21st Century Skills for Teachers: A Graduate Level Class

Hello, learning network. I’ve been working on the early stages of designing a graduate level class that introduces teachers to the concept of 21st century skills and how to help students develop them. This evening I’ve completed the “design document” and I’ve decided to share it here in hopes of receiving feedback from some of you: 21st Cent Literacy Design Document

While I was working on it, I pushed a couple of questions out on twitter and thought I would also aggregate those here so that others can respond later:

  • What’s your favorite information literacy framework besides the Big 6?
  • Do any of you teach “risk taking”? If so, how do you approach it? Any frameworks? Or personal lessons learned?

I’d also like to add a few others. I’d be stoked if any one of these catches your interest enough to inspire a comment:

  • What is your favorite framework for 21st century skills and why? (I’m especially interested if it’s not enGauge or the Partnership for 21st Century Skills.)
  • What multimedia skills do you consider critical? (And if you teach graphic design at all, what framework do you use?)
  • What are your favorite digital storytelling resources? (And do you have a favorite digital storytelling framework or philosophy?)
  • If I could only share 1 site to communicate how the read/write web changes education, what would it be?

And these last two may be the most important – and most difficult:

  • What metrics or evaluation tools do you use to assess 21st century skills?
  • What organizational changes have happened to make this possible for you? (Or, what organizational changes need to happen to make this possible for you?)

As always, I hope this might make interesting reading for some of you, and that others might be able to find this post in a time of need when it might help. Meanwhile, I thank you in advance for any feedback you might leave for me as I continue working on this course.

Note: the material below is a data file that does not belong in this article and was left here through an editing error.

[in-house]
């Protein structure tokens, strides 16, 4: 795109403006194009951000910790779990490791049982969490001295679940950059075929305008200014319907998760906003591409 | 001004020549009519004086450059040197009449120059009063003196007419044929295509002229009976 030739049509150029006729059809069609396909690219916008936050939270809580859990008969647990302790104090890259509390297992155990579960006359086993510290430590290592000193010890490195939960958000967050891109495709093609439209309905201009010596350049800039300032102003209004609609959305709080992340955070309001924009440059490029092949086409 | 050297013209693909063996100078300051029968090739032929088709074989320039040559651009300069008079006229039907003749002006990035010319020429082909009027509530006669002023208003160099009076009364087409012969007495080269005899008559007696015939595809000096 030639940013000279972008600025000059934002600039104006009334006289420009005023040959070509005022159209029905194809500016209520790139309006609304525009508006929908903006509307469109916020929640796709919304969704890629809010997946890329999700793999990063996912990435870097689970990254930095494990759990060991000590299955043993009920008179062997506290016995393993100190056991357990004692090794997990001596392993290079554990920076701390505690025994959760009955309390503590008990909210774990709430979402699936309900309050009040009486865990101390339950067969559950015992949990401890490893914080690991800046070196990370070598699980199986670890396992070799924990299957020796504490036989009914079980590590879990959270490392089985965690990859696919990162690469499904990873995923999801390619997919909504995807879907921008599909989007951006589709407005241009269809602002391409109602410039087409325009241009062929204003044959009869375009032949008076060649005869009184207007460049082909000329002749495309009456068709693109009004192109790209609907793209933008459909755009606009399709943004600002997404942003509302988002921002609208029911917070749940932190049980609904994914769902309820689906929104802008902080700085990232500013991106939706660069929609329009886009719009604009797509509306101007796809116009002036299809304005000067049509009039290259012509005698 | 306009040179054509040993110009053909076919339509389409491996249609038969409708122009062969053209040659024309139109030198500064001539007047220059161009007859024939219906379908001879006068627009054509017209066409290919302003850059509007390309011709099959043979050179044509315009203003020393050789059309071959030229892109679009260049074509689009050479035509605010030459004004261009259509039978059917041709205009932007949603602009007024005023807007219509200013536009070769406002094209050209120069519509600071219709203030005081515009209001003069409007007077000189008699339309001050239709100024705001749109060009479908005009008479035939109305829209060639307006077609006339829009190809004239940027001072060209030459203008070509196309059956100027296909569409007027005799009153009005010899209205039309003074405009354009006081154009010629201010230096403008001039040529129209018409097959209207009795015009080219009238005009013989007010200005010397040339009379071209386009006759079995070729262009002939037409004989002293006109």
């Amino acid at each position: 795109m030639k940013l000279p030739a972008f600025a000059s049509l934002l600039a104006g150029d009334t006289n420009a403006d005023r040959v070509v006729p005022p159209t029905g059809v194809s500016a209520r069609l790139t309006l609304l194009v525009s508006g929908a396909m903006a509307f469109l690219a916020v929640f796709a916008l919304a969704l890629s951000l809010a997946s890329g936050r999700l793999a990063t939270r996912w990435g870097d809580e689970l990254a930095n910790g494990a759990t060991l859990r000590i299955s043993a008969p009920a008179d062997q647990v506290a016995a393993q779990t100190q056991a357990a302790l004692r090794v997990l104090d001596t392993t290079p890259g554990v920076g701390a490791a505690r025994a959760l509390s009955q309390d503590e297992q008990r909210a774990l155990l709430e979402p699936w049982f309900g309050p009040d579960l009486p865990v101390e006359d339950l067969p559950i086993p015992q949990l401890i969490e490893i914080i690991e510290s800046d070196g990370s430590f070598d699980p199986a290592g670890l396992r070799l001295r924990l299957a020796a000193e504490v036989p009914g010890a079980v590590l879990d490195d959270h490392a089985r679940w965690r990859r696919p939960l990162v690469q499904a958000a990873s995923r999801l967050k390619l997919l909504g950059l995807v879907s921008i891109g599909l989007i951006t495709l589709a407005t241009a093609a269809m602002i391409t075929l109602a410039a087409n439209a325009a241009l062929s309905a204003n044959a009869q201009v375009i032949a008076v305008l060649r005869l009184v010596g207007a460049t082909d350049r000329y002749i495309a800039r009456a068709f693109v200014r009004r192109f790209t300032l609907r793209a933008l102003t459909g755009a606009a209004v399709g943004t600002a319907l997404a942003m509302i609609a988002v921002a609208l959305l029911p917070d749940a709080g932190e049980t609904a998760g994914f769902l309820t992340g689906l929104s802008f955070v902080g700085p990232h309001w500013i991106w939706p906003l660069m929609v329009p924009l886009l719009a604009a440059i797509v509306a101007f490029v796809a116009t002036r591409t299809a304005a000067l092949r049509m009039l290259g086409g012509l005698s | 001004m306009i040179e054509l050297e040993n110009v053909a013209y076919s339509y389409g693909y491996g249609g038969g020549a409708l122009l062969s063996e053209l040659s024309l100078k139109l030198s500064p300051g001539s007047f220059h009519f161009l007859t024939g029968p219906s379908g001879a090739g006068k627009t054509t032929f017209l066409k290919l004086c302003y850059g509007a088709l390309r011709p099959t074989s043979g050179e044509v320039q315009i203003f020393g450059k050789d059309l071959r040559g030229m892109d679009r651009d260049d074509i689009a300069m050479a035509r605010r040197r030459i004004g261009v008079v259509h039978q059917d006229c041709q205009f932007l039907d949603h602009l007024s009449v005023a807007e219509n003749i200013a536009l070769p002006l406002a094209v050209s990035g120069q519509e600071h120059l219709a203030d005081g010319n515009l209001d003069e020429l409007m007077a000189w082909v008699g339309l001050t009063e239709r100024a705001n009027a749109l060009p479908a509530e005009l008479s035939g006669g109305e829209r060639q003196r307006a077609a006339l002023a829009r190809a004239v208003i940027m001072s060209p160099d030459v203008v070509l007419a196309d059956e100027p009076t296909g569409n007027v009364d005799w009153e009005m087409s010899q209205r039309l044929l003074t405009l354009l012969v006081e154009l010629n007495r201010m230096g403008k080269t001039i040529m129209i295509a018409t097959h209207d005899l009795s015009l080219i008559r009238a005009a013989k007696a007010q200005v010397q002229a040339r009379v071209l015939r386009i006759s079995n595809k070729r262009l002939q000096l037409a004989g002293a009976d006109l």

6 Responses to “21st Century Skills for Teachers: A Graduate Level Class”

  1. Alec Couros Says:

    Mark, great document and you’ve produced some terrific and important questions here. I’m teaching a Graduate course this semester and this may have given me the ideal opportunity (or framework) to discuss some of these questions with my students. I’ll see what feedback we can get you through our discussions, and if you don’t mind, I’ll use this post as the reference.

    When will this course be offered?

  2. Kyle Brumbaugh Says:

    Mark:

    When you start talking about risk taking, you are really talking about ‘moral choices’ that students take when they are accessing online material. Here are few things you might want to look at:

    The Digital Citizenship Project at Kansas State University: http://coe.k-state.edu/digitalcitizenship/

    - I particularly like the way they break things down into 9 themes and use the context of a compass to guide students to make better ethical decisions on their own.

    Blogger’s Rights at EFF: http://w2.eff.org/bloggers/

    - I like this resource because it is firmly behind the blogger or content creator, unlike many other things that are squarely behind the ISP’s.

    David Pogue’s Latest Column: The Generational Divide in Copyright Morality. http://pogue.blogs.nytimes.com/2007/12/20/the-generational-divide-in-copyright-morality/

    A good short read on how the younger users of the Internet view intellectual property law.

    Happy Holidays.

  3. Kyle Brumbaugh Says:

    Oh… forgot… This is starting to sound a little like our Global Communications class at Capuchino.

    http://globalcom.wetpaint.com

  4. Sarah Says:

    Mark, I also think this looks very comprehensive. The one thing I didn’t notice was visual literacy. In our middle school, we’re finding that students (and teachers) really need to be made aware of how visual images are manipulated and how often they are manipulated.

  5. yeung Says:

    Hi Mark,

    it is nice to know that you’re doing something about 21st century skills. yes, I also think that the those developed by NCERL and Partnership are good framework. Do you have any ideas on assessing this skills by using scoring rubrics? or during the actual classroom practices?